(BEING CONTINUED FROM 11/03/17)
Ever wondered how far to the north has actually Roman Empire reached in its good old times? Beautifully preserved remains of roman military camp in the Bratislava´s outskirts might give you a clue. Gerulata dates back to the 2nd century AD and its significant importance is underlined by the number and variety of local findings – two cemeteries, bakery with large stone ovens, robust watch towers, workshops and plenty of barracks. Gerulata was in fact part of Roman borderline Limes Romanum. Remains of this military camp might have far from the famous excavation sites in Italy, yet it still serves as a lovely place to enjoy your day out – especially if you happen to be a history buff on your trip to the Slovakia´s capital Bratislava. There´s a small museum, a possibility to arrange a guided tour and the open air excavations themselves. Once in the area, you can also enjoy a lovely walk in the nearby forest park.
If you don´t have enough imagination for visualizing all those beautiful buildings of our ancestors just by seeing some subtle remains in the ground, you should definitely head to Havránok – a unique archeological open air museum. Situated in the beautiful surroundings of hilly Liptov area next to the picturesque water basin Liptovská Mara, this charming place hosts an imposing reconstruction of a fortification and a settlement from the Late Iron Age. Although the museum itself doesn´t contain any real antiquities, its location and content is not incidental. Havránok is one of the most important archeological sites in Slovakia. Human presence here dates at least to the 1st century BC and artifacts found in this locality prove both Celtic and Slavic cultures were thriving here in the past. What is the best time to visit Havránok? Try the first half of July when local history enthusiasts organize attractive historical festival called “Živý Starovek” here.
This majestic castle ruins near Bratislava are definitely worth being on every tourist´s itinerary when visiting Slovakia. The castle´s location is simply perfect. Overlooking the confluence of rivers Danube and Morava and marking the historical border of the Iron Curtain between Slovakia and Austria, this place has unbeatable genius loci. Yet its bold history is even more thrilling – the evidence shows that this area was continually inhabited from the 5th millennium BC and nearby sandstone caves with fossils of prehistoric fish and scallops might even satisfy some paleontology fans. Archeological findings prove the existence of Neolithic, Celtic, Roman and Slavic fortified settlements here, while the remains of medieval castle on the dramatic cliffs above the river banks can be seen from far away. Take your time and join the guided tour of the castle uphill. There´s much more to this recently reconstructed site than can be seen from the outside.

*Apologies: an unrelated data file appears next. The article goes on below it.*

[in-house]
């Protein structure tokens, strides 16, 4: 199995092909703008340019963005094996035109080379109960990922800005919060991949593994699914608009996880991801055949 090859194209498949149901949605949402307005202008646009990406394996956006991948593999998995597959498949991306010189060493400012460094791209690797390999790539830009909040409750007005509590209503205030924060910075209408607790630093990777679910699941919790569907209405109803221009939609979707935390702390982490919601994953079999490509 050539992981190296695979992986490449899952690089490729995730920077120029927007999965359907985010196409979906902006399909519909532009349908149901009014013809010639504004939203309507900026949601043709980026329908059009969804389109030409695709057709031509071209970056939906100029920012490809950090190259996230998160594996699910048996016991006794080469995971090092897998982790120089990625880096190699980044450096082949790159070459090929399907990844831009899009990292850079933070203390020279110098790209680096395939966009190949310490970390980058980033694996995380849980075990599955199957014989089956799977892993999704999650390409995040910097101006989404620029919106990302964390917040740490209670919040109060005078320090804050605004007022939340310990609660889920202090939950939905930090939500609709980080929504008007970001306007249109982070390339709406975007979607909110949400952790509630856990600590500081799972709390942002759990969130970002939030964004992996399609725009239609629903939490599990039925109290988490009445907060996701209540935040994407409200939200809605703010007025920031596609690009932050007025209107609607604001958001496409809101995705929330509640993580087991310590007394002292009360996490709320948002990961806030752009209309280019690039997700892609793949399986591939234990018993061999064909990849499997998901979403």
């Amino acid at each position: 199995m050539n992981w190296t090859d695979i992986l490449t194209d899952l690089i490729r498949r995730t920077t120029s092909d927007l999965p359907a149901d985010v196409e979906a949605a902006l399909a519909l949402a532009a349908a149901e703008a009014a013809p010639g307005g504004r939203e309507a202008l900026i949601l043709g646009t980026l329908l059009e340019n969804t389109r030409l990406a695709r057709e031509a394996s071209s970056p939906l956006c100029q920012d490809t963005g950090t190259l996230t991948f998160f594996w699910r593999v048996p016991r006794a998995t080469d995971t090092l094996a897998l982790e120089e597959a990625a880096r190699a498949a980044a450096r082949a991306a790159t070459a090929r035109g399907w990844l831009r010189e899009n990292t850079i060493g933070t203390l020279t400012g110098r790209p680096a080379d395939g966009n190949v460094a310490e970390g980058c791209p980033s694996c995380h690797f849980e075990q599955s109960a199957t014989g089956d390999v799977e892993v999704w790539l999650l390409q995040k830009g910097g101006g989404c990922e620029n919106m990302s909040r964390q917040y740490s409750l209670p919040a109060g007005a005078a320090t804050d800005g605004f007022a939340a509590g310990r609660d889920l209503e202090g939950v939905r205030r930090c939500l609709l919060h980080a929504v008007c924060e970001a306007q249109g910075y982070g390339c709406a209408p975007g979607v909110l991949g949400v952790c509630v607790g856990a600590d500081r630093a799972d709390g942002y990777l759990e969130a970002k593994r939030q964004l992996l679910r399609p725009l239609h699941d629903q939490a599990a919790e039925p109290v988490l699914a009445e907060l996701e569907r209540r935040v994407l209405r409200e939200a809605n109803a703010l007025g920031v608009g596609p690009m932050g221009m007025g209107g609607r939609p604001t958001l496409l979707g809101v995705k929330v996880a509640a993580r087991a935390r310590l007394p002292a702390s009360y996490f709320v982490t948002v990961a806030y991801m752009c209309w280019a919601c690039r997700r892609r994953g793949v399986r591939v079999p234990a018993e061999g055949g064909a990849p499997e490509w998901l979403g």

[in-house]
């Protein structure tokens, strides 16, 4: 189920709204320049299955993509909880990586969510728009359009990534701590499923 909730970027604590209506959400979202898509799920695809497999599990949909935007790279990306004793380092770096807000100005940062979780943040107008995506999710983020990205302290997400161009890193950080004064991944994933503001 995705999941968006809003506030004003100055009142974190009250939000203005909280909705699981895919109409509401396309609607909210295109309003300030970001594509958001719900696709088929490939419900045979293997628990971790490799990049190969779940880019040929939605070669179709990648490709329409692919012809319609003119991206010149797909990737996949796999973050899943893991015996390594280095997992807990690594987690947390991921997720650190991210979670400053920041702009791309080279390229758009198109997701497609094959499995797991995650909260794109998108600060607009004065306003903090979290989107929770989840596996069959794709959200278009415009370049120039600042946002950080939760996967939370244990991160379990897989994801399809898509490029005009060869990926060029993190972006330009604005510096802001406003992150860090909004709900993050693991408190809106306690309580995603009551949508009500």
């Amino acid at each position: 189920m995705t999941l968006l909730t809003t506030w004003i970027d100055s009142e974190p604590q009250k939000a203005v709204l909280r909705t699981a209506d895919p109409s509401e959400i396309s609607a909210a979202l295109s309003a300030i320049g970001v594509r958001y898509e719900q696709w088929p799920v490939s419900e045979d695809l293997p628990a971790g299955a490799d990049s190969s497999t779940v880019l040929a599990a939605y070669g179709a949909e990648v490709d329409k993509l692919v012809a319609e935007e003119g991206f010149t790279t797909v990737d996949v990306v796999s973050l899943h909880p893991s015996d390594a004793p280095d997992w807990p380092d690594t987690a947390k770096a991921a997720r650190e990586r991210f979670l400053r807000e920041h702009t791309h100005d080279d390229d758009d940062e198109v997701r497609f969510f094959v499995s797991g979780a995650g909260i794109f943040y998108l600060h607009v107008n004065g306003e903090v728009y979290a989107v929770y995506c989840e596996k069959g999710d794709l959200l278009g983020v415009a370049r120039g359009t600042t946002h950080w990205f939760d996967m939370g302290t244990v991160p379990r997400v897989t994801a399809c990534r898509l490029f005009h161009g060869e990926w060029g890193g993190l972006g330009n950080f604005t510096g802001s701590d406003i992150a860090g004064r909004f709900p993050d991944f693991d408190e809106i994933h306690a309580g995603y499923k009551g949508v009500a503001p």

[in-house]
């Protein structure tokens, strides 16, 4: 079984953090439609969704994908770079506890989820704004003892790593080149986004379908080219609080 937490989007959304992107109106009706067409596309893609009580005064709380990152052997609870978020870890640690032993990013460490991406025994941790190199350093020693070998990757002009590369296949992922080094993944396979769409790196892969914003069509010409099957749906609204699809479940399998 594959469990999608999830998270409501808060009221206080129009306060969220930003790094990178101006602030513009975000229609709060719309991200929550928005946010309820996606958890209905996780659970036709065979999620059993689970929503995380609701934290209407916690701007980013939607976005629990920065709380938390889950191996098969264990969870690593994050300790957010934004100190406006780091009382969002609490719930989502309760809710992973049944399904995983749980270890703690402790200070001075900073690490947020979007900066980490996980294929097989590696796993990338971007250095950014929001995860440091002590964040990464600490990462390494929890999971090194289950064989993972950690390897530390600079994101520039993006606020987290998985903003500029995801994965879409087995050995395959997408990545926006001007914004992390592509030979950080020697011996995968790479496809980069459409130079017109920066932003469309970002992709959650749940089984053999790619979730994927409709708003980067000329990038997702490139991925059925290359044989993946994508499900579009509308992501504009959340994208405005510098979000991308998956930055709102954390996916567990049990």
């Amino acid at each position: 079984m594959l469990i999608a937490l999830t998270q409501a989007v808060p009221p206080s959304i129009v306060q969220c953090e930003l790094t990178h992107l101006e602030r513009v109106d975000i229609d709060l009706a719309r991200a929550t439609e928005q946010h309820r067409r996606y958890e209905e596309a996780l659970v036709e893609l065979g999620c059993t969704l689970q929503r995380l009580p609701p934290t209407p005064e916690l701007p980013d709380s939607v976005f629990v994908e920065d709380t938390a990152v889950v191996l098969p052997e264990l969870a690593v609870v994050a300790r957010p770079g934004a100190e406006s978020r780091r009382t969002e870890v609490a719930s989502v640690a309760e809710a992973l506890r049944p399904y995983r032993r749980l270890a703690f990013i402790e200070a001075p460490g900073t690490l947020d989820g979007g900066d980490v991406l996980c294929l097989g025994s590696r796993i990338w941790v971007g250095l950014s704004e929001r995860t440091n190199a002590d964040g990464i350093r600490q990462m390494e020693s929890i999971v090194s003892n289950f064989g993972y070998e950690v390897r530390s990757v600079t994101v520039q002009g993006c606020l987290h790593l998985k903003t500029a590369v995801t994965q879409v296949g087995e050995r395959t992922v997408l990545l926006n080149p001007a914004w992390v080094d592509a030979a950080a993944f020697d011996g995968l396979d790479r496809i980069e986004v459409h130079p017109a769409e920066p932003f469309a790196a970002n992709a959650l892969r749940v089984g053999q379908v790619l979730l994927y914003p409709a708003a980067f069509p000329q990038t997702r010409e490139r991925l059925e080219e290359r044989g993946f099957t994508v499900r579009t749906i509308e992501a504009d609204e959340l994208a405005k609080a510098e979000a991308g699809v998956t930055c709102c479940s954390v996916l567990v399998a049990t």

D) Zámeček – Slovak Troy
Thanks to the great number, variety and importance of its archeological findings, this area in southern Slovakia was nicknamed “the Slovak Troy”. In fact, this place is one of the richest excavation sites in the whole Central Europe. Before Slovaks started using Euros, they even had this site represented on one of their Slovak crown coins. The most valued finding from this site is definitely the Neolithic statue called “Slovak Helen”, or “Venus from Hrádok”. This stylized figure represents the goddess of fertility known as “Magna Mater” (Great mother) and, thought the original has been, understandably, moved from the site long ago, you can still admire the enlarged copy directly on the spot. History of this site dates back to 5th millennium BC and it was continually inhabited for at least 1200 years. Archeologists found plenty of beautifully crafted ceramics, highly valued bronze artifacts, remains of skillfully built and even repeatedly improved and repaired buildings and graves of both humans and animals providing the priceless information about the lives of local inhabitants. Do you fancy juicy historical mysteries? Some of the human bones and skulls from the site are hinting that these lovely people might in fact be opportunistic cannibals…
Bojná is the most important archeological site of Slavic origins that can be found in Slovakia and, since it´s still relatively uncovered, the hopes of possible future discoveries on the spot are rather high. Scientists have just recently scanned the grounds in Bojná from air using the Lidar technology that has, for example, also contributed to some of the most important archeological findings in Cambodia, Honduras or Canada. Bojná is in fact a vast complex of fortifications that has served as cultural and political centre of the area even before the formation of Great Moravia (874 AD). It is a source of great archeological wealth – more than 800 unique artifacts have been excavated here so far, including the rare gold-plated bronze fittings, bell clappers and many more. The reason why this site has so much to offer is quite prosaic – for some reason, this place was abandoned abruptly and it has never been repopulated since. All the treasures of its magnificent past thus remain silently waiting in the ground to be rediscovered…
(TO BE CONTINUED)